The heart of knowledge processing is the filter. A filter works by eliminating all items that don't match a set of conditions which you've chosen in advance.
Notice that eliminating what you don't want is functionally equivalent to extracting what you do want.
Suppose you have to find diamonds lost in a mound of dirt. Your first problem is choosing what kind of filter to use. A "diamond filter" would have to be able to distinguish diamond from dirt.
It would have to test for characteristics that diamonds always have and dirt doesn't, or else characteristics that dirt always has but diamonds don't. You might have to use more than one filter -- such as one for hardness and one for moisture content, for example.
Objects that passed the test for hardness would go on to get tested for moisture. By chaining filters together you can achieve more refined sifting. The filter might also consist of the sharp eyes and nimble fingers of a human worker hired to do the job.
After passing the whole mound of dirt through the filter, you'll have created some useful knowledge. Hopefully, you'll have successfully sorted the mound into two new groups, one heap labeled "Dirt," and one small, but beautiful pile labeled "Diamonds."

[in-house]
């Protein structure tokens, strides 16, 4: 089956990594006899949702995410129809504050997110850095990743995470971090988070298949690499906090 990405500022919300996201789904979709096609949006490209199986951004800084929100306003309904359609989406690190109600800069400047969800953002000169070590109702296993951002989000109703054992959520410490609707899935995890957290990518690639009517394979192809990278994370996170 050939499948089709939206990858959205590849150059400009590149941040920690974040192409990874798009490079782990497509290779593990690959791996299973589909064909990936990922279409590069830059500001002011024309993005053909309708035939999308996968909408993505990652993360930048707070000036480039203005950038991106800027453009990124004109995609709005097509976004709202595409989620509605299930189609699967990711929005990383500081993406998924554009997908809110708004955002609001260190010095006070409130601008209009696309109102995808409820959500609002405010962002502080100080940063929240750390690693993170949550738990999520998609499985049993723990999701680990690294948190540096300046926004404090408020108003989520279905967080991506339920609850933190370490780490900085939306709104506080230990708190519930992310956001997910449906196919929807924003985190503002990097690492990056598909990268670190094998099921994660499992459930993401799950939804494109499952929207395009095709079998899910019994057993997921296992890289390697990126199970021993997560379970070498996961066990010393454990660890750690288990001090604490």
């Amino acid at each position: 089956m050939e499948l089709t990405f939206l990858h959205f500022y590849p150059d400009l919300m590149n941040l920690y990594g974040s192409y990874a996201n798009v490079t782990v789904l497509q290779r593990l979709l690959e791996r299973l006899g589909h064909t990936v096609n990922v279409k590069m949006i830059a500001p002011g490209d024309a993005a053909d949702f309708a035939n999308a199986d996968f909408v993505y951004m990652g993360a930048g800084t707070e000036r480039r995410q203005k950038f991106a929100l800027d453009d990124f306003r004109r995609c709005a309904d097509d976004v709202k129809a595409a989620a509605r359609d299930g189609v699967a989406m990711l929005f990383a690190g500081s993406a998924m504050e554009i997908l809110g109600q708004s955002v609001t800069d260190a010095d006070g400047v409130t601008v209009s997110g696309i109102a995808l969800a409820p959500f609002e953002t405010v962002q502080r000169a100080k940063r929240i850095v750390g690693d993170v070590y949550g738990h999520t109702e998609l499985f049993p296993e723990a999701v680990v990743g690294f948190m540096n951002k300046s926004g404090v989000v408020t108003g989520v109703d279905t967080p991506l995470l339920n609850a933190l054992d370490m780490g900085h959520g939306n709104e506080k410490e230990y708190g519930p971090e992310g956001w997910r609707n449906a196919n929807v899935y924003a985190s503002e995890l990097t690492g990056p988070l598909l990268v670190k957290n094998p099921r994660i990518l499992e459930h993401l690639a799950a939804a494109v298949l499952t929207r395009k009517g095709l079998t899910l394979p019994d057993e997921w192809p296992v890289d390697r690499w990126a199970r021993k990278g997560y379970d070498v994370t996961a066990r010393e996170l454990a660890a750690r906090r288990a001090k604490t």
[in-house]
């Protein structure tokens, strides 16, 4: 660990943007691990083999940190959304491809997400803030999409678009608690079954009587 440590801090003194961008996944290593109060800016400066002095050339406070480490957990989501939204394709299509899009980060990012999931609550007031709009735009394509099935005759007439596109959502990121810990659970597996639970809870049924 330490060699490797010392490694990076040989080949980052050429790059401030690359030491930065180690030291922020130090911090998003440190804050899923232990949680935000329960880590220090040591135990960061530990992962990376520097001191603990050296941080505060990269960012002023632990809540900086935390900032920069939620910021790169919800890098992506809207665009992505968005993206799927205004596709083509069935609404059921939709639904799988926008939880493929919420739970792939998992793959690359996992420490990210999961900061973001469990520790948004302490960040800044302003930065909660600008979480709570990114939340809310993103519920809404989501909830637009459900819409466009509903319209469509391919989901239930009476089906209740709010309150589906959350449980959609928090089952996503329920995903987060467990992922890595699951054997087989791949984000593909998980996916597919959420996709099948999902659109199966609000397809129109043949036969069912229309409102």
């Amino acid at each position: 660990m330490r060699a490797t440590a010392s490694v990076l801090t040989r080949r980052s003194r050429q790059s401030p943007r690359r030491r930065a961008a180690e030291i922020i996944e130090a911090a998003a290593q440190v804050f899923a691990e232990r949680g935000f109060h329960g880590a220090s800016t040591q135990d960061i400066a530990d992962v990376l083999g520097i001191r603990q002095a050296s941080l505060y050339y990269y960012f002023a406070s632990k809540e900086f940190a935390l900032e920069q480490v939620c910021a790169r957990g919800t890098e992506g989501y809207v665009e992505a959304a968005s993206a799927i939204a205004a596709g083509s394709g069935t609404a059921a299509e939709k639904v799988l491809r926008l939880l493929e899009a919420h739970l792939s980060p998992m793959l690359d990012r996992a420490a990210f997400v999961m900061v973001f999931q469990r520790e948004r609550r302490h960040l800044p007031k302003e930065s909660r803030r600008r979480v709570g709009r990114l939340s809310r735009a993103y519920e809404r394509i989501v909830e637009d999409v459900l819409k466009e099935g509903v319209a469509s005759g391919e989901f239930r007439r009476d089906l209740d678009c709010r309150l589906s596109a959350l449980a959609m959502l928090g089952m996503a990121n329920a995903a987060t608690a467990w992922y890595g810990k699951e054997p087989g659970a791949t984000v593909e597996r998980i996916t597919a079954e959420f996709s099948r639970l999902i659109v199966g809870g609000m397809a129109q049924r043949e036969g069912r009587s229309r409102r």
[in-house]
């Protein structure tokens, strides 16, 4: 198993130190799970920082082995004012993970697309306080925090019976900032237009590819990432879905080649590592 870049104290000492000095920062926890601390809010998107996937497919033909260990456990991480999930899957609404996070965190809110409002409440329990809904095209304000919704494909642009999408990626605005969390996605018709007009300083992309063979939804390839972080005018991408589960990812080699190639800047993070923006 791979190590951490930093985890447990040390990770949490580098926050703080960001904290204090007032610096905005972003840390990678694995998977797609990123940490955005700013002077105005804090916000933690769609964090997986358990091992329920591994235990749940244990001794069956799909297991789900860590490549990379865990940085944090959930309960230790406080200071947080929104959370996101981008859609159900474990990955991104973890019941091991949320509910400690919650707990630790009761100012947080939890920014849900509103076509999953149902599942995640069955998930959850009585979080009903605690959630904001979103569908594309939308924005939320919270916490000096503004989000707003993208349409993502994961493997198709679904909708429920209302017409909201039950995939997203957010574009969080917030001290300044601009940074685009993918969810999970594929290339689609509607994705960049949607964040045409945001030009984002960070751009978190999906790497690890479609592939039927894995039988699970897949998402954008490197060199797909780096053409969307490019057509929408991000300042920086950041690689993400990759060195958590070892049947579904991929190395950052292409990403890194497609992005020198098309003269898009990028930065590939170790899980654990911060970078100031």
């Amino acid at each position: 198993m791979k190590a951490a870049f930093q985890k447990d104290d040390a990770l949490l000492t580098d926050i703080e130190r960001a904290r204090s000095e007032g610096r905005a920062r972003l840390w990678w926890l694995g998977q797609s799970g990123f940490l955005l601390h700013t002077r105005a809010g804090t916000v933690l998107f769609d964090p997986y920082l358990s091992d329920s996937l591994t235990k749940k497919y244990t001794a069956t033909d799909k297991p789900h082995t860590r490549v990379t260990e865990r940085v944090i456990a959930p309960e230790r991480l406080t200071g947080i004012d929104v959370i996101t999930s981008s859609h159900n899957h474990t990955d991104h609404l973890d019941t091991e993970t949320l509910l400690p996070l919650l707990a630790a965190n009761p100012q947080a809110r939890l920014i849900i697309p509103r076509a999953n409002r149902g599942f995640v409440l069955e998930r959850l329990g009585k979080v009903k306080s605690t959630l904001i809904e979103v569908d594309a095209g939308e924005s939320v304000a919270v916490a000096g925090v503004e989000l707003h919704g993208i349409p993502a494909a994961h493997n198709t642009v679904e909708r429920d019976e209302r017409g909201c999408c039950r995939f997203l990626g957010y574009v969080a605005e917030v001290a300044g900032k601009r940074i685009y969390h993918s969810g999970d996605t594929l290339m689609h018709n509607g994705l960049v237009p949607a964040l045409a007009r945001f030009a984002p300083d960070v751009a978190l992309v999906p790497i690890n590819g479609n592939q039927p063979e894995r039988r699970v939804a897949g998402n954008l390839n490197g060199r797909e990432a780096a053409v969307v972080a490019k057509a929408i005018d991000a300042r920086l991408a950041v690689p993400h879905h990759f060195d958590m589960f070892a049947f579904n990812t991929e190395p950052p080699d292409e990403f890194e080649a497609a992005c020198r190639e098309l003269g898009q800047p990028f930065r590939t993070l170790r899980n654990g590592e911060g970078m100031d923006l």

In reality, things won't go that easily, of course. What you'll probably get is a whole lot of piles, each pile with a label telling how likely it is to contain the diamonds -- 80% chance, 50% chance, less than 10% chance, and so on.
Still, you'll have more useful knowledge than you did before you filtered the mound.
You'll have to invent a more stringent filter system. The drawback with the tighter filters, though, is that they're much more expensive to use and they take much longer to sort through the dirt.
You only have enough time and money for sorting one or two heaps, so of course you pick the ones that the previous, cheaper filters said had the best chance of containing the diamonds.